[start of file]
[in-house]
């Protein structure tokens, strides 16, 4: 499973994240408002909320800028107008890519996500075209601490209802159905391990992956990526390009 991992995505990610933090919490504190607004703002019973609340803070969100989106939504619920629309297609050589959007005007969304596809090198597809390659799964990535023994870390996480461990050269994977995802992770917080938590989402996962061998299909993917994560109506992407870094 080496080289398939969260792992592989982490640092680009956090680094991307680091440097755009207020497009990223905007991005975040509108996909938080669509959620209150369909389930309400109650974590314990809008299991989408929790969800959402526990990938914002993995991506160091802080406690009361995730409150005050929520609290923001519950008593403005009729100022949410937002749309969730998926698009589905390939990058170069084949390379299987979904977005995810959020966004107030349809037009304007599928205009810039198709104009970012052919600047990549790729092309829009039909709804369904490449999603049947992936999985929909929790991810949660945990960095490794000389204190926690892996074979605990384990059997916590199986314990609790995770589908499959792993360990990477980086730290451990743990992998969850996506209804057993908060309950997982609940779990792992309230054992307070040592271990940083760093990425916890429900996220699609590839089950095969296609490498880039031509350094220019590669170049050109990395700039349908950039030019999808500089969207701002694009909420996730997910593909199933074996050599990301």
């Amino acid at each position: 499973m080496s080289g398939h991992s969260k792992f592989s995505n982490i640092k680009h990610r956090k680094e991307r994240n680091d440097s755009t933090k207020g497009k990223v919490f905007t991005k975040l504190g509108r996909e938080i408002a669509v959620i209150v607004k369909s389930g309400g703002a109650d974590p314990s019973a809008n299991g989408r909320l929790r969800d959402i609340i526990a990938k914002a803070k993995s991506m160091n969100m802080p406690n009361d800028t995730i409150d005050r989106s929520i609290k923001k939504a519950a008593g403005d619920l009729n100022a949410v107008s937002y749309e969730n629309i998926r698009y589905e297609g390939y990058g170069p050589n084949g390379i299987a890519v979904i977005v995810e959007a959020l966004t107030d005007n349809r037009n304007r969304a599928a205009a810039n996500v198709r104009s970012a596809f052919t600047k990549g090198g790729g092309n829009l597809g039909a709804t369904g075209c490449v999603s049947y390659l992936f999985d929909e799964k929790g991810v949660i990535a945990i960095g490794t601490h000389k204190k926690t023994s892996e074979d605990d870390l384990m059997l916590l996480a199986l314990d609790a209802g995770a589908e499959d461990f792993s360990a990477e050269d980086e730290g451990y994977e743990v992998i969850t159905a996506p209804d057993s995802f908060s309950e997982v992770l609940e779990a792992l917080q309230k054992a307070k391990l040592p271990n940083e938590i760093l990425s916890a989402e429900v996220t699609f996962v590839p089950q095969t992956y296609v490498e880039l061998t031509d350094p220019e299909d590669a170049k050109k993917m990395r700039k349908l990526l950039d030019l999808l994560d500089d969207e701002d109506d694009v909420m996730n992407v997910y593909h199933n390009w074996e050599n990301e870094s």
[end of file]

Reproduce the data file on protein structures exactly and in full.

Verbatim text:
[in-house]
């Protein structure tokens, strides 16, 4: 499973994240408002909320800028107008890519996500075209601490209802159905391990992956990526390009 991992995505990610933090919490504190607004703002019973609340803070969100989106939504619920629309297609050589959007005007969304596809090198597809390659799964990535023994870390996480461990050269994977995802992770917080938590989402996962061998299909993917994560109506992407870094 080496080289398939969260792992592989982490640092680009956090680094991307680091440097755009207020497009990223905007991005975040509108996909938080669509959620209150369909389930309400109650974590314990809008299991989408929790969800959402526990990938914002993995991506160091802080406690009361995730409150005050929520609290923001519950008593403005009729100022949410937002749309969730998926698009589905390939990058170069084949390379299987979904977005995810959020966004107030349809037009304007599928205009810039198709104009970012052919600047990549790729092309829009039909709804369904490449999603049947992936999985929909929790991810949660945990960095490794000389204190926690892996074979605990384990059997916590199986314990609790995770589908499959792993360990990477980086730290451990743990992998969850996506209804057993908060309950997982609940779990792992309230054992307070040592271990940083760093990425916890429900996220699609590839089950095969296609490498880039031509350094220019590669170049050109990395700039349908950039030019999808500089969207701002694009909420996730997910593909199933074996050599990301």
């Amino acid at each position: 499973m080496s080289g398939h991992s969260k792992f592989s995505n982490i640092k680009h990610r956090k680094e991307r994240n680091d440097s755009t933090k207020g497009k990223v919490f905007t991005k975040l504190g509108r996909e938080i408002a669509v959620i209150v607004k369909s389930g309400g703002a109650d974590p314990s019973a809008n299991g989408r909320l929790r969800d959402i609340i526990a990938k914002a803070k993995s991506m160091n969100m802080p406690n009361d800028t995730i409150d005050r989106s929520i609290k923001k939504a519950a008593g403005d619920l009729n100022a949410v107008s937002y749309e969730n629309i998926r698009y589905e297609g390939y990058g170069p050589n084949g390379i299987a890519v979904i977005v995810e959007a959020l966004t107030d005007n349809r037009n304007r969304a599928a205009a810039n996500v198709r104009s970012a596809f052919t600047k990549g090198g790729g092309n829009l597809g039909a709804t369904g075209c490449v999603s049947y390659l992936f999985d929909e799964k929790g991810v949660i990535a945990i960095g490794t601490h000389k204190k926690t023994s892996e074979d605990d870390l384990m059997l916590l996480a199986l314990d609790a209802g995770a589908e499959d461990f792993s360990a990477e050269d980086e730290g451990y994977e743990v992998i969850t159905a996506p209804d057993s995802f908060s309950e997982v992770l609940e779990a792992l917080q309230k054992a307070k391990l040592p271990n940083e938590i760093l990425s916890a989402e429900v996220t699609f996962v590839p089950q095969t992956y296609v490498e880039l061998t031509d350094p220019e299909d590669a170049k050109k993917m990395r700039k349908l990526l950039d030019l999808l994560d500089d969207e701002d109506d694009v909420m996730n992407v997910y593909h199933n390009w074996e050599n990301e870094s």